As demonstrated by TCPAworld.com’s rolling ATDS review, the state of the TCPA landscape remains far from clear. Must an automatic telephone dialing system (ATDS) use a random or sequential number generator to dial numbers in order to qualify under the TCPA as the statute requires? Is any dialer that calls automatically from a list an ATDS as Marks holds? Are the FCC’s former predictive dialer rulings still viable or have those been set aside by ACA Int’l?
Truth be told, we don’t know. We follow the TCPA with a microscope, a telescope and a horoscope, but there’s still no making sense of the patchwork judicial decisions being handed down seemingly daily.
Against this backdrop of uncertainty, the FCC continues its critical work assessing the scope and architecture of the TCPA as part of its still-pending Public Notice proceeding. The FCC has very clearly told TCPAworld that it will provide a (probably) final take on the ATDS definition when next it rules – probably very soon – and answer at least the following questions:
- How much user effort should be required to enable the device to function as an ATDS?
- Does equipment have the capacity if it requires the simple flipping of a switch?
- If the addition of software can give it the requisite functionality?
- If it requires essentially a top-to-bottom reconstruction of the equipment?
- In answering that question, what kinds (and how broad a swath) of telephone equipment might then be deemed to qualify as an automatic telephone dialing system?
- How “automatic” must dialing be for equipment to qualify as an ATDS?
- Does the word “automatic” “envision non-manual dialing of telephone numbers”?
- Must such a system dial numbers without human intervention?
- Must it dial thousands of numbers in a short period of time?
- If so, what constitutes a short period of time for these purposes?
- If a caller does not use equipment as an ATDS, does the statutory prohibition apply?
That’s a long list of very specific questions the FCC has posed and is set to answer. Without question (ha), therefore, the FCC is thinking long and hard about how to approach the definition of ATDS and is set to give clear and (again probably) final guidance on the issue. Yet the district courts just keep issuing conflicting rulings on these exact questions.
If only there were a doctrine designed to require district courts to await final agency determinations to assure uniformity and even application of the law across the country. That sure would be nice. Too bad no such doctrine exists.
Wait, a second. Yes one does.
Courts have repeatedly recognized the importance of deferring to the legislative agencies trusted by Congress to interpret a vague statute. The resulting doctrine – known as “primary jurisdiction” – is universally applied and designed to ensure that a disastrous crush of conflicting opinions never arises under an agency’s watch. The Ninth Circuit, for instance, holds that a district court must stay a case pending an agency proceeding if: “(1) the need to resolve an issue that has been placed by Congress within the jurisdiction of an administrative body having regulatory authority (2) pursuant to a statute that subjects an industry or activity to a comprehensive regulatory authority that (3) requires expertise or uniformity in administration.” Syntek, 307 F.3d at 781. If these factors are met, the court is required to step aside and hold the issue to be determined by the agency interpreting the act.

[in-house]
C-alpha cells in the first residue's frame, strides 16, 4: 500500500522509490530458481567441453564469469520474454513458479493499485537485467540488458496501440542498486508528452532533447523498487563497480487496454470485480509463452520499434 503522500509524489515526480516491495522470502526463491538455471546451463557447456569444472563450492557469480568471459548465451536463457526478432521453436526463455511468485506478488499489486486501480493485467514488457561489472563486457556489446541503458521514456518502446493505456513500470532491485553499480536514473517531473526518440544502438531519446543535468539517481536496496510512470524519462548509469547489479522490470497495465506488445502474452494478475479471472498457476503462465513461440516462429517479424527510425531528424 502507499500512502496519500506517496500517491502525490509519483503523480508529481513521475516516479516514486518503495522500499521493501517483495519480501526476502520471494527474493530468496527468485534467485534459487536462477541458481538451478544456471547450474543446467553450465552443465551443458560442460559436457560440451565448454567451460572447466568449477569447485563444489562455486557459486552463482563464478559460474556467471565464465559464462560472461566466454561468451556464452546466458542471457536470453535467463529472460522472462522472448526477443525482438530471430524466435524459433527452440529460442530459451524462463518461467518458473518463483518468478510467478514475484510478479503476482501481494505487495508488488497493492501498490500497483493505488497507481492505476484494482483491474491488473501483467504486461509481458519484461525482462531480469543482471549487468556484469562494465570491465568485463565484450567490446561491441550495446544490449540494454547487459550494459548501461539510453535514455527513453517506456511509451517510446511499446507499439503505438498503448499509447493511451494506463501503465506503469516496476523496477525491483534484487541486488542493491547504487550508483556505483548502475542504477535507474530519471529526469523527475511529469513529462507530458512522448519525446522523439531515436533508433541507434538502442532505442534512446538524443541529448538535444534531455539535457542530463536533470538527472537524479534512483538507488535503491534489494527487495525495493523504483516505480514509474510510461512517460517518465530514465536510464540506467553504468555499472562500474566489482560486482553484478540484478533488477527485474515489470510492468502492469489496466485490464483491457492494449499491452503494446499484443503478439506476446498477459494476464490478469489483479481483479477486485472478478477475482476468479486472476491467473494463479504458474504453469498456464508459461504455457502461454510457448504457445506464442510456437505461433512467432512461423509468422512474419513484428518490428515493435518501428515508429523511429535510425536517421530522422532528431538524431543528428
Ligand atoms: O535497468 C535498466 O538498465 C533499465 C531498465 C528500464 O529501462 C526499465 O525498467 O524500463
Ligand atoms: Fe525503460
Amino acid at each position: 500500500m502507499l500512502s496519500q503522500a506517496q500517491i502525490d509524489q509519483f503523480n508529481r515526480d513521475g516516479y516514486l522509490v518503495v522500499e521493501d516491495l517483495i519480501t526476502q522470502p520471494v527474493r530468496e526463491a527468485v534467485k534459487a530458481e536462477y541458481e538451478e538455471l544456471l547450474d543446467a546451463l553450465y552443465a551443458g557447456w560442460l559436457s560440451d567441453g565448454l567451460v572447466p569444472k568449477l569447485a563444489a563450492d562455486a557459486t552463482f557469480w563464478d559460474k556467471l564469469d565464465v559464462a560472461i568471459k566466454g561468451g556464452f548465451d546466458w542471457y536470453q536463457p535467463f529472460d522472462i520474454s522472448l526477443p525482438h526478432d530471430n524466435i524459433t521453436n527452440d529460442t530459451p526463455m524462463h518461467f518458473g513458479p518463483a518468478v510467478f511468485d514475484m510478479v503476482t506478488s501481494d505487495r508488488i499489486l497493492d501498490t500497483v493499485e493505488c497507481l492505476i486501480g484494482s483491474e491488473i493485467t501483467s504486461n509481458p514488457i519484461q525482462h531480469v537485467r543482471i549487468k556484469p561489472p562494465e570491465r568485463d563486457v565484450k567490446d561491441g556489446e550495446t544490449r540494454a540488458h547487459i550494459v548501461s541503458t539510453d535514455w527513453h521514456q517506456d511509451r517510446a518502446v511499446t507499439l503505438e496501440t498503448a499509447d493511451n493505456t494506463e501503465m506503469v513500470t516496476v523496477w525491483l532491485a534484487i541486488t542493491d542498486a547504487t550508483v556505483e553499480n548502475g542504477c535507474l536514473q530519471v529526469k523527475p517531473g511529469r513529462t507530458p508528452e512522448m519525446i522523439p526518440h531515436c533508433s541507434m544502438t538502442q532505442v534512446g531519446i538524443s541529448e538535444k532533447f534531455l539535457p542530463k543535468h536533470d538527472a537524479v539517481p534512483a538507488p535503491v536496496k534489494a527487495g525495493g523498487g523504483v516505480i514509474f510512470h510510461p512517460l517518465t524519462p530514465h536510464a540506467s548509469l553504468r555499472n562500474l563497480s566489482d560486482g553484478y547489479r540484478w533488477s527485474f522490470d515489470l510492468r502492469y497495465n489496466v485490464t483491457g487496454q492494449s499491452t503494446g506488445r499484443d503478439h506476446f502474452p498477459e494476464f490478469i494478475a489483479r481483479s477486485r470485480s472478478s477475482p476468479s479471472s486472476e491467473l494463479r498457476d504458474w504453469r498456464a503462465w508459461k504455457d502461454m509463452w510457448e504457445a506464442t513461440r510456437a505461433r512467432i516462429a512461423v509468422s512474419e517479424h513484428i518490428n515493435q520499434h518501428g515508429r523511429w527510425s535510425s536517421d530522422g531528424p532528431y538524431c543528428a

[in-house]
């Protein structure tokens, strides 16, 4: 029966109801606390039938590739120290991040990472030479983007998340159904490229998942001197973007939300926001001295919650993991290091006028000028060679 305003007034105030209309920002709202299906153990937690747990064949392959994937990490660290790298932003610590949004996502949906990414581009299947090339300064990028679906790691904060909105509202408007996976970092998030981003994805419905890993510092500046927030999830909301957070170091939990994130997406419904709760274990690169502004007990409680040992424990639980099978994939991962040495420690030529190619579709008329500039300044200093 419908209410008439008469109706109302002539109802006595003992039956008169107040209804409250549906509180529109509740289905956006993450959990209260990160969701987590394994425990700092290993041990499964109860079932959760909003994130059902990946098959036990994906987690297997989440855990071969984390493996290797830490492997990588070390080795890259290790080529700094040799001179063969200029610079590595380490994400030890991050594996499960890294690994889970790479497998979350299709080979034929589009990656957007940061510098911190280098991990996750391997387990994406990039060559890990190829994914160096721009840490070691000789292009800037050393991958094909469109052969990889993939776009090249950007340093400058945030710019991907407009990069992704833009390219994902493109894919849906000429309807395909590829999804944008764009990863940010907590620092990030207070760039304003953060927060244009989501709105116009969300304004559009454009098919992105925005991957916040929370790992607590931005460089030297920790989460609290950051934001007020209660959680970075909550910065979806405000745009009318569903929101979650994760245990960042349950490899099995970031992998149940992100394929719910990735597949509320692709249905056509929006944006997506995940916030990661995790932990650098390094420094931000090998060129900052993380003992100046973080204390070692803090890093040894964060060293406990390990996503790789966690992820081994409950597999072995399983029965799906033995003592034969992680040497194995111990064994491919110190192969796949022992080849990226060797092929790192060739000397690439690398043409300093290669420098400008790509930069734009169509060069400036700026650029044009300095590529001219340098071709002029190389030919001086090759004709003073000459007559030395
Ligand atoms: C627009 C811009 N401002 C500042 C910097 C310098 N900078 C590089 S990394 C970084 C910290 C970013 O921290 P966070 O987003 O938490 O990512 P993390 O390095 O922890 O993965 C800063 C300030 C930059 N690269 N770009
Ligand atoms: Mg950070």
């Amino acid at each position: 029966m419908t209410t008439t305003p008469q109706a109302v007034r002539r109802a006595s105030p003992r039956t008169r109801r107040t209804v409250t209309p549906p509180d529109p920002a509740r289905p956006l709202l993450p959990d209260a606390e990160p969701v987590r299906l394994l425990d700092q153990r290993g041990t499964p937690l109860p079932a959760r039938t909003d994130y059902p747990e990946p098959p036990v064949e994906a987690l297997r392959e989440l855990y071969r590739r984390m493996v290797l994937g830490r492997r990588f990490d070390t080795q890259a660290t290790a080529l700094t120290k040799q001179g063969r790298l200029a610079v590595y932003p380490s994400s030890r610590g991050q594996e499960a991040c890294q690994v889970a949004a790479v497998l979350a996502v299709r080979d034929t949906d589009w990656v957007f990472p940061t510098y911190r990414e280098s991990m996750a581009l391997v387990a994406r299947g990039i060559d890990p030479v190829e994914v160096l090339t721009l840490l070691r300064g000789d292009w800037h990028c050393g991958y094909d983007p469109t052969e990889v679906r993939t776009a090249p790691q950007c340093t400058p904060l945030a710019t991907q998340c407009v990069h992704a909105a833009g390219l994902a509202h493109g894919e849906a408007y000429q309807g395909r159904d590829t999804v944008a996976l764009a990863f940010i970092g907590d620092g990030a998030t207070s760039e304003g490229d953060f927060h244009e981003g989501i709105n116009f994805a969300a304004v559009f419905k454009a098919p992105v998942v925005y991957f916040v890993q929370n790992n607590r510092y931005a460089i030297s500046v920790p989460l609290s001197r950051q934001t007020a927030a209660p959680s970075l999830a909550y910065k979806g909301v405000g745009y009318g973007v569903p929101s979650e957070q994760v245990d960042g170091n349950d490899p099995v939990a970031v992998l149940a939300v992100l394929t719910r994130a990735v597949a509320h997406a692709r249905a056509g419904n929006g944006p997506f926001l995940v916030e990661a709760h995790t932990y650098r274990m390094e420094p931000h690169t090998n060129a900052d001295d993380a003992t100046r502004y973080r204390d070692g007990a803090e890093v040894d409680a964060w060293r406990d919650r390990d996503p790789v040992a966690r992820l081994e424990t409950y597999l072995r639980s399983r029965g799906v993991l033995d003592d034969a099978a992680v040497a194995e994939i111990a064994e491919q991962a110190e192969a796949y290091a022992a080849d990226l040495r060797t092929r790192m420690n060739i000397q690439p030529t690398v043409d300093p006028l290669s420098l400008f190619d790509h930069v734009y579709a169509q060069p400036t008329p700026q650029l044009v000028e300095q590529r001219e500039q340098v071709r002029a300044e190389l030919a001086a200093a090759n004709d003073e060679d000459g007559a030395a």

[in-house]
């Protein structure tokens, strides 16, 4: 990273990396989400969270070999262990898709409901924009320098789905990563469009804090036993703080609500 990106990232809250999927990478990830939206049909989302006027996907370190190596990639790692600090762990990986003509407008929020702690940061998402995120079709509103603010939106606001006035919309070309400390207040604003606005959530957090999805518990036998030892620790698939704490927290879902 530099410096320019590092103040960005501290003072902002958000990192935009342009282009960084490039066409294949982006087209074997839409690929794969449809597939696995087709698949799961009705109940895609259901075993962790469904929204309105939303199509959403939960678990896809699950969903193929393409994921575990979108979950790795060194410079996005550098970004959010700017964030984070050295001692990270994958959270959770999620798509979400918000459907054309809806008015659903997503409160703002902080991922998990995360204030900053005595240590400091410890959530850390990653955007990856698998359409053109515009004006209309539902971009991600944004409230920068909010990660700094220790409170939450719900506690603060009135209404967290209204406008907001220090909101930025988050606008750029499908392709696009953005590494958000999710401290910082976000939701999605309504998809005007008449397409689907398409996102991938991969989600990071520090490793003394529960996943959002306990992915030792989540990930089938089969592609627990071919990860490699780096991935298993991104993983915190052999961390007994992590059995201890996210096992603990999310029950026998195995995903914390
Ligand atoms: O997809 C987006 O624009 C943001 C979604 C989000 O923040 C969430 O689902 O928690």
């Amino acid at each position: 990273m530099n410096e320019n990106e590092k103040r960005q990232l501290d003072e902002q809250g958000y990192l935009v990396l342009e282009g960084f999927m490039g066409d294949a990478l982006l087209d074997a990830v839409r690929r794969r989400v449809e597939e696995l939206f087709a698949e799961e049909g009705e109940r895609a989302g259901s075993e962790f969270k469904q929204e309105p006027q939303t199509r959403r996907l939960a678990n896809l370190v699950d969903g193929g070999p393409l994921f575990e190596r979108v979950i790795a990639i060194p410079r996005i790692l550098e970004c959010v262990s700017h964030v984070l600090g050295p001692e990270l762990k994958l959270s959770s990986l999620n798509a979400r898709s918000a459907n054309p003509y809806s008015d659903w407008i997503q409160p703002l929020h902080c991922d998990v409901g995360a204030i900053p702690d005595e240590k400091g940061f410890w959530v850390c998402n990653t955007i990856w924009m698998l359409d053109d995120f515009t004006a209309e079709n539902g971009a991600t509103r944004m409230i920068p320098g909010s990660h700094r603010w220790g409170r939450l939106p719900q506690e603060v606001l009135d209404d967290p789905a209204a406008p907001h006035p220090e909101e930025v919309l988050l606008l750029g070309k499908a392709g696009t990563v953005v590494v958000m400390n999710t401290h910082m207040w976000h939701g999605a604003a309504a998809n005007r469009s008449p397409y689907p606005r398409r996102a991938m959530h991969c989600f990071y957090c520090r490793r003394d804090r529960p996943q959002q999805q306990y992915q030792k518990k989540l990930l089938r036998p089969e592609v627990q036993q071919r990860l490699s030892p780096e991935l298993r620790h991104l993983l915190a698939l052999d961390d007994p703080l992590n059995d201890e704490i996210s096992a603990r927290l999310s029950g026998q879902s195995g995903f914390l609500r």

In the context of the FCC’s proceeding, it is clear that the Syntek factors favor a stay of proceedings in litigation requiring an interpretation of the phrase “ATDS.” I mean, just look at the laundry list of questions the FCC is currently considering on that topic. To the extent the TCPA ATDS formulation is vague – as the Marks court found – the FCC is the agency trusted by Congress to interpret it in the first instance. The TCPA obviously casts a comprehensive regulatory scheme over callers, which the FCC expertly administers (hopefully). And certainly, uniformity is required here. So, the primary jurisdiction doctrine seems to require courts to pump the brakes on allowing TCPA cases to proceed where the ATDS determination is at issue.
That brings me to the recent case of Secure v. Ultimate Fitness Group, Case Number: 18-20483-CIV-MORENO, 2019 U.S. Dist. LEXIS 45194 (S.D. Fl. March 14, 2019). There the court held that a TCPA case requiring the court to address the issue of ATDS functionalities had to be stayed pending the FCC’s public notice proceeding. As the court held: “One of the issues presented in this case is whether the Defendant did in fact use an ATDS when sending text messages to the Plaintiff. Because, as Defendant notes, the FCC is currently seeking public comment and reconsidering the definition of an ATDS, it is ADJUDGED that Defendant’s motion to stay is GRANTED.”
Simple as that folks.
Stays like the one issued in Secure help to (ahem) secure uniformity and consistency and predictability in TCPA cases. Given the grave First Amendment concerns raised by regulations on speech – which the TCPA certainly is – courts should err on the side of caution and uniformity to avoid chilling lawful speech with a vague and shifting enactment. Hopefully, more courts will follow the good example set in Secure. We will keep an eye on these developments.